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Tadeusz Pankiewicz

Tadeusz Pankiewicz

The Krakow Ghetto Pharmacy

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Tadeusz Pankiewicz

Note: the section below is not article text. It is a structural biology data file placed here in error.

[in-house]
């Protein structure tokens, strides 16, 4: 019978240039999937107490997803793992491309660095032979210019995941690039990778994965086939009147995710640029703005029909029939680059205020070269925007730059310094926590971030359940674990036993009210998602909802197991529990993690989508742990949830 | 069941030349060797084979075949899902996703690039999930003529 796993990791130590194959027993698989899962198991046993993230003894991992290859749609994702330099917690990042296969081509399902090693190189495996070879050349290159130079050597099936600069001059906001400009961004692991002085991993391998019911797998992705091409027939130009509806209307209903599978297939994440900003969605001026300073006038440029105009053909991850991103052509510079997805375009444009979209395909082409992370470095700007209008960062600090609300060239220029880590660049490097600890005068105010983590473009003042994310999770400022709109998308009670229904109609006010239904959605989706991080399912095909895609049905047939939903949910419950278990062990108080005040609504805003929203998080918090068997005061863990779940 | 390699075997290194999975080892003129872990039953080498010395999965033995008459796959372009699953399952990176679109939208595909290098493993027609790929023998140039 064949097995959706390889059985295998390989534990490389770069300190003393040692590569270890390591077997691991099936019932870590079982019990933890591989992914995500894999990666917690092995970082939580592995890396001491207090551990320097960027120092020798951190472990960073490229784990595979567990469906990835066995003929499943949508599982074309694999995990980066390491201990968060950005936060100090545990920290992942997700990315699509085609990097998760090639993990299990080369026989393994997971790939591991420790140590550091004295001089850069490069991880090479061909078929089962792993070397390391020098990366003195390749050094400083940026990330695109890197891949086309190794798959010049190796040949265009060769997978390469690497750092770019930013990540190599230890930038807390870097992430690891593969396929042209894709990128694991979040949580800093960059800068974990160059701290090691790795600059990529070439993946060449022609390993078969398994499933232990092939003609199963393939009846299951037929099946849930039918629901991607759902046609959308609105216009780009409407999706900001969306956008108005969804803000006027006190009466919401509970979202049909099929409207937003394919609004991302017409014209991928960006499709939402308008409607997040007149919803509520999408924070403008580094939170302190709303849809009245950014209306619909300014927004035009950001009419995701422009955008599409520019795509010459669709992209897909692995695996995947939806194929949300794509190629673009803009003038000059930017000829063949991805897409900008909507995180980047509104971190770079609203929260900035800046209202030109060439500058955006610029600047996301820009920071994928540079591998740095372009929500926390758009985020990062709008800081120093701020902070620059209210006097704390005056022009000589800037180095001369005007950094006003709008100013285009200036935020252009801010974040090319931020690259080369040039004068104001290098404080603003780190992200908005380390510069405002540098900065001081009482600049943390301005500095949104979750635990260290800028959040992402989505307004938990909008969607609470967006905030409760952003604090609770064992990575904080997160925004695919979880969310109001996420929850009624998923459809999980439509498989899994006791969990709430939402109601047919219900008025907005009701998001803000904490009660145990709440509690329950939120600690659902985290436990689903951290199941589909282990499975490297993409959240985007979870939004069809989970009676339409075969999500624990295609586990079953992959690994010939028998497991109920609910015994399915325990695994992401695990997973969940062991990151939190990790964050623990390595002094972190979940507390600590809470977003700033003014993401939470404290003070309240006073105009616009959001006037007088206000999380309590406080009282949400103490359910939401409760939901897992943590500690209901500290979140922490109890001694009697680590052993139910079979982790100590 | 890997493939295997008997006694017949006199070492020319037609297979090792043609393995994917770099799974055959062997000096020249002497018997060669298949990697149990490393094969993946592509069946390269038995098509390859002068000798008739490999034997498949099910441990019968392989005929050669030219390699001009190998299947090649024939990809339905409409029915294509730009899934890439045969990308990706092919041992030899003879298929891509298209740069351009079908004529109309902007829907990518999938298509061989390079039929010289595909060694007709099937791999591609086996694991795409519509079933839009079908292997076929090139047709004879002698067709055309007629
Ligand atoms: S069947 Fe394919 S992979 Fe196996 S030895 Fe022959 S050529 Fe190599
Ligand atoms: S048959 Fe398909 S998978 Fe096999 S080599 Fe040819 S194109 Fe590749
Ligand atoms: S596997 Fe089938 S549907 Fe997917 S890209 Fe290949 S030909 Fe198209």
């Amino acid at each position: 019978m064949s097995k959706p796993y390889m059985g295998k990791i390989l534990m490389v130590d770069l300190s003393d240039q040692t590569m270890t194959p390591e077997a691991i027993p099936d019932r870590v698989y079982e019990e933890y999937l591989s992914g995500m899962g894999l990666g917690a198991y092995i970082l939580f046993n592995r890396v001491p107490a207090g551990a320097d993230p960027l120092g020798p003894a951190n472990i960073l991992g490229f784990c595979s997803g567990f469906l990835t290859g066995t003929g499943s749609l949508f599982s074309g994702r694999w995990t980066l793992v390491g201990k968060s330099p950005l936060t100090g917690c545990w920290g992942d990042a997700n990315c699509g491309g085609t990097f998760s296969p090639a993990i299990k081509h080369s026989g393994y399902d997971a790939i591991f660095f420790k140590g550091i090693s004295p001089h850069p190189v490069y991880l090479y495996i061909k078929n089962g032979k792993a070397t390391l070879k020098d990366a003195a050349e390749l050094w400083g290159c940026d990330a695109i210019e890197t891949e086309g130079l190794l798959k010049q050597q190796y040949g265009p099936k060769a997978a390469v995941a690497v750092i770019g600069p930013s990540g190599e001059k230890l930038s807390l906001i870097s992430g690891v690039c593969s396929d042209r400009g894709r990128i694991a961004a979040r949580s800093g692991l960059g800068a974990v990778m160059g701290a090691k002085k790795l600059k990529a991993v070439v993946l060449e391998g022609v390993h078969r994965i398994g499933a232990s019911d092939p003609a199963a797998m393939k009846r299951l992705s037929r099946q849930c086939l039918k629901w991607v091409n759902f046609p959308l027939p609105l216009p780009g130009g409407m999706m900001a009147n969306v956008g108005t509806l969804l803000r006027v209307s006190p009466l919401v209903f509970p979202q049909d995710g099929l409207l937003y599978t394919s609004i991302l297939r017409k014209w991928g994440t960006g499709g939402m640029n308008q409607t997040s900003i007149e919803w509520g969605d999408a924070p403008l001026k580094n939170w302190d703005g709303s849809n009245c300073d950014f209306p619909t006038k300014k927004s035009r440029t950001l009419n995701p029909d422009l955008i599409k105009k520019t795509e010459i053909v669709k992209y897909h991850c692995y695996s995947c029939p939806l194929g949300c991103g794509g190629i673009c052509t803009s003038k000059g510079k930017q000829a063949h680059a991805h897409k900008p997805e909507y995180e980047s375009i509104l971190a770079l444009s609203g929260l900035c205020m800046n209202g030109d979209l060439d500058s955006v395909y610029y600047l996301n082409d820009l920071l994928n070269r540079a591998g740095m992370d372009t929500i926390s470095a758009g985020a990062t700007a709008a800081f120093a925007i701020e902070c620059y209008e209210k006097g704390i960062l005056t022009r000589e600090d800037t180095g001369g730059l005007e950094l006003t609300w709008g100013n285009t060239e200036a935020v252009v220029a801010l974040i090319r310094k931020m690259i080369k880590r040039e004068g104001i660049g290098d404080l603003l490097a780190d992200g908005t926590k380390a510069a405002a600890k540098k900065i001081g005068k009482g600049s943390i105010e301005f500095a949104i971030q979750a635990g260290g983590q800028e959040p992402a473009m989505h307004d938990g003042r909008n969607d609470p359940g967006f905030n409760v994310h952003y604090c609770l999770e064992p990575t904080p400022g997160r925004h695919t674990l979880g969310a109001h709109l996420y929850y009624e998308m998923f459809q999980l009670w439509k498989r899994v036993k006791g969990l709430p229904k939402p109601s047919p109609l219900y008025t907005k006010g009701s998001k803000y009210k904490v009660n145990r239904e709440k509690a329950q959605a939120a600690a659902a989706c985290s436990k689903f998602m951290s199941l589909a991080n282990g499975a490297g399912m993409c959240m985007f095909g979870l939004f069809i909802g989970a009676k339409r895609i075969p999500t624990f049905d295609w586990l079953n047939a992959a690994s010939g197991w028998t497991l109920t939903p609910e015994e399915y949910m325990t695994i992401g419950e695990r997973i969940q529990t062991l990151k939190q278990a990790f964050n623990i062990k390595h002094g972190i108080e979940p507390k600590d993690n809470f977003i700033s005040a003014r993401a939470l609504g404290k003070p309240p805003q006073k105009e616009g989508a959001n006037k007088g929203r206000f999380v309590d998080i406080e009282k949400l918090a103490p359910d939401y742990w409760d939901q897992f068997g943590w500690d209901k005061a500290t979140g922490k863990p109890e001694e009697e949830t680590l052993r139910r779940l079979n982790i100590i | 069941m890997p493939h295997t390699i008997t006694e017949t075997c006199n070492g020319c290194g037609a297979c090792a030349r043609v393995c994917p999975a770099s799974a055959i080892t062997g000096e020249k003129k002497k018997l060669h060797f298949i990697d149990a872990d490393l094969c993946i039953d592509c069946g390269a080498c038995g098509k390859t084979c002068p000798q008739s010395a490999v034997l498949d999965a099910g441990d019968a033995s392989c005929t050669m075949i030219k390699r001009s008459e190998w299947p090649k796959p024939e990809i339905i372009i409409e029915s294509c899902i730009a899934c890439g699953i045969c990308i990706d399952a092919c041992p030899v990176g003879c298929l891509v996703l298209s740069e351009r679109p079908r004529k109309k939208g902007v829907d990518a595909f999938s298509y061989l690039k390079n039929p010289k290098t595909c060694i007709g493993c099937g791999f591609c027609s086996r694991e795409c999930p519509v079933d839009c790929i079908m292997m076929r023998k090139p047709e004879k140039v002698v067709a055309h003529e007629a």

(1908-1993): Pharmacist, humanitarian, memoirist. Educated at the Jagiellonian University, Pankiewicz took over his father’s pharmacy, Apteka Pod Orłem (“The Pharmacy Under the Eagle”) in 1933 in the Podgórze district. Two years after Nazi Germany invaded Poland in 1939, the Nazis began to round up Krakow’s 80,000 or so Jews and create a closed ghetto in Podgórze. Pankiewicz persuaded the German authorities to allow him to continue operating his pharmacy in the ghetto. Along with his staff of three pharmacists, Pankiewicz was one of very few non-Jewish Poles who were allowed to enter the ghetto. The pharmacy also stored Torahs and other religious objects Jews deposited with the hope of recovering them after the war. Pankiewicz is believed to be the only non-Jewish Pole to have witnessed the destruction of the ghetto by the Nazis in 1943. Pankiewicz’s pharmacy was a beacon of hope for many Jews in the ghetto. He provided many with life-saving medicines, which he typically gave for free, and his pharmacy served as a transit point for the movement of people, food, and information in and out of the ghetto. Pankiewicz also gave Jews escaping the ghetto hair dyes and tranquilisers to calm anxious children during Gestapo raids. In 1983, Israel’s Yad Vashem Institute recognised Pankiewicz as a Righteous Among the Nations. After the war, Pankiewicz testified against Nazi war criminals during the Nuremburg Trials. Booker Prize-winning Australian novelist Thomas Keneally, author of the famous book Schindler’s List, told the New York Times: “Amongst all the survivors [of the Krakow Ghetto] I interviewed, the name of Pankiewicz shone.” In 1947, Pankiewicz published his memoir of the dark years of the occupation The Krakow Ghetto Pharmacy. Originally written in Polish, the book was translated into Hebrew and English. The book chronicles the Krakow Ghetto and the experiences of its inhabitants and Pankiewicz and his staff’s altruism. The Polish edition has been reprinted many times and is a canonical work of Holocaust literature in Poland. Currently, the Pharmacy Under the Eagle is a museum commemorating both Pankiewicz’s heroism and chronicling the history of the Krakow Ghetto.
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